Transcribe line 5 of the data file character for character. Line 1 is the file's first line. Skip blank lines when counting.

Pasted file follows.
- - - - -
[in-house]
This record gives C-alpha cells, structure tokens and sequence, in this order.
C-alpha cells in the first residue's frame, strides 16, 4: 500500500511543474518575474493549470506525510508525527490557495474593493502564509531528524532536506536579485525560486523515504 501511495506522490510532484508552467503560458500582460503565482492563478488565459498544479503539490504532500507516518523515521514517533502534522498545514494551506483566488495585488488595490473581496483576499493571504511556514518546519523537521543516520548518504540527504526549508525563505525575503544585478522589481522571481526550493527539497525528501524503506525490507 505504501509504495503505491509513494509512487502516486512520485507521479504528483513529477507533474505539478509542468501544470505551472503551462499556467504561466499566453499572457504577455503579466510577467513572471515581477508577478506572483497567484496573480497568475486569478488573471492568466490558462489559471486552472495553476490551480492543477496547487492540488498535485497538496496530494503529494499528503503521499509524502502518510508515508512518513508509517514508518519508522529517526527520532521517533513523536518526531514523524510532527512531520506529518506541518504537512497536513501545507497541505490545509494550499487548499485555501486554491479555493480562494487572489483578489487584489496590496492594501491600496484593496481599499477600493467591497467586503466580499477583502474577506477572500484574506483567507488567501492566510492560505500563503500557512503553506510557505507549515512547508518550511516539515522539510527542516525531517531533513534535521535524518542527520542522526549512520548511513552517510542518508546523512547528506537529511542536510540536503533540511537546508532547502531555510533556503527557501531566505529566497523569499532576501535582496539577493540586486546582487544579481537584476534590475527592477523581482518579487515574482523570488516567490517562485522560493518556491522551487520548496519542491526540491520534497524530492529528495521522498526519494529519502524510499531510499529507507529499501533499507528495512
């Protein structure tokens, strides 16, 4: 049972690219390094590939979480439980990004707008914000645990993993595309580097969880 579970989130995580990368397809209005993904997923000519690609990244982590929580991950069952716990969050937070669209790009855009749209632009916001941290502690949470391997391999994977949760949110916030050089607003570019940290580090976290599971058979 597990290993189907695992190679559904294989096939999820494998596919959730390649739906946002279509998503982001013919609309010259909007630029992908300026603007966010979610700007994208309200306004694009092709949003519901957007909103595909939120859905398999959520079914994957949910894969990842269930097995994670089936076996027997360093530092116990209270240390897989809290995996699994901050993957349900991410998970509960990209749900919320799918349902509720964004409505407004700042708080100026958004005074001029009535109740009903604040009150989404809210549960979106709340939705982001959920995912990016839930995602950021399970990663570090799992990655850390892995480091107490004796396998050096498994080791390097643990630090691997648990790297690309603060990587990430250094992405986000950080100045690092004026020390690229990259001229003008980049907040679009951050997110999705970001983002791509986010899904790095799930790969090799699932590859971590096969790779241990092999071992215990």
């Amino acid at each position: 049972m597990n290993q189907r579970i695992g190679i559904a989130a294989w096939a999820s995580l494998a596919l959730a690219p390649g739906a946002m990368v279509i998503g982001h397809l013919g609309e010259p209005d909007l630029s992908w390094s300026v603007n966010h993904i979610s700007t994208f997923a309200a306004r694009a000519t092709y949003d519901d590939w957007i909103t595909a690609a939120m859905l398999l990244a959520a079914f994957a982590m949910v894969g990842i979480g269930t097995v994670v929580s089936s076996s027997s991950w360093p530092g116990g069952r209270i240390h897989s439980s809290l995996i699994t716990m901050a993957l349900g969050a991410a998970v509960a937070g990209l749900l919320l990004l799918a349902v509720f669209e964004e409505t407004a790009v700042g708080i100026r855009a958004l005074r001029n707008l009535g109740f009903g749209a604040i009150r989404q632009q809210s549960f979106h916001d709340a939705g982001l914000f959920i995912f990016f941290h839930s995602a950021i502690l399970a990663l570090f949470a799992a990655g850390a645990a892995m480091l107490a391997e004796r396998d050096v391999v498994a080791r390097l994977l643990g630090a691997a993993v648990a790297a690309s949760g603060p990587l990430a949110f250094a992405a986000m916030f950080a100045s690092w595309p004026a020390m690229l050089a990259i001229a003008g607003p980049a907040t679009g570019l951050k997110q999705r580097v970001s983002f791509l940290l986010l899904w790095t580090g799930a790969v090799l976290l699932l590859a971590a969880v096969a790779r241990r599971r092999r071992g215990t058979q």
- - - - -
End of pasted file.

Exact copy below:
């Amino acid at each position: 049972m597990n290993q189907r579970i695992g190679i559904a989130a294989w096939a999820s995580l494998a596919l959730a690219p390649g739906a946002m990368v279509i998503g982001h397809l013919g609309e010259p209005d909007l630029s992908w390094s300026v603007n966010h993904i979610s700007t994208f997923a309200a306004r694009a000519t092709y949003d519901d590939w957007i909103t595909a690609a939120m859905l398999l990244a959520a079914f994957a982590m949910v894969g990842i979480g269930t097995v994670v929580s089936s076996s027997s991950w360093p530092g116990g069952r209270i240390h897989s439980s809290l995996i699994t716990m901050a993957l349900g969050a991410a998970v509960a937070g990209l749900l919320l990004l799918a349902v509720f669209e964004e409505t407004a790009v700042g708080i100026r855009a958004l005074r001029n707008l009535g109740f009903g749209a604040i009150r989404q632009q809210s549960f979106h916001d709340a939705g982001l914000f959920i995912f990016f941290h839930s995602a950021i502690l399970a990663l570090f949470a799992a990655g850390a645990a892995m480091l107490a391997e004796r396998d050096v391999v498994a080791r390097l994977l643990g630090a691997a993993v648990a790297a690309s949760g603060p990587l990430a949110f250094a992405a986000m916030f950080a100045s690092w595309p004026a020390m690229l050089a990259i001229a003008g607003p980049a907040t679009g570019l951050k997110q999705r580097v970001s983002f791509l940290l986010l899904w790095t580090g799930a790969v090799l976290l699932l590859a971590a969880v096969a790779r241990r599971r092999r071992g215990t058979q």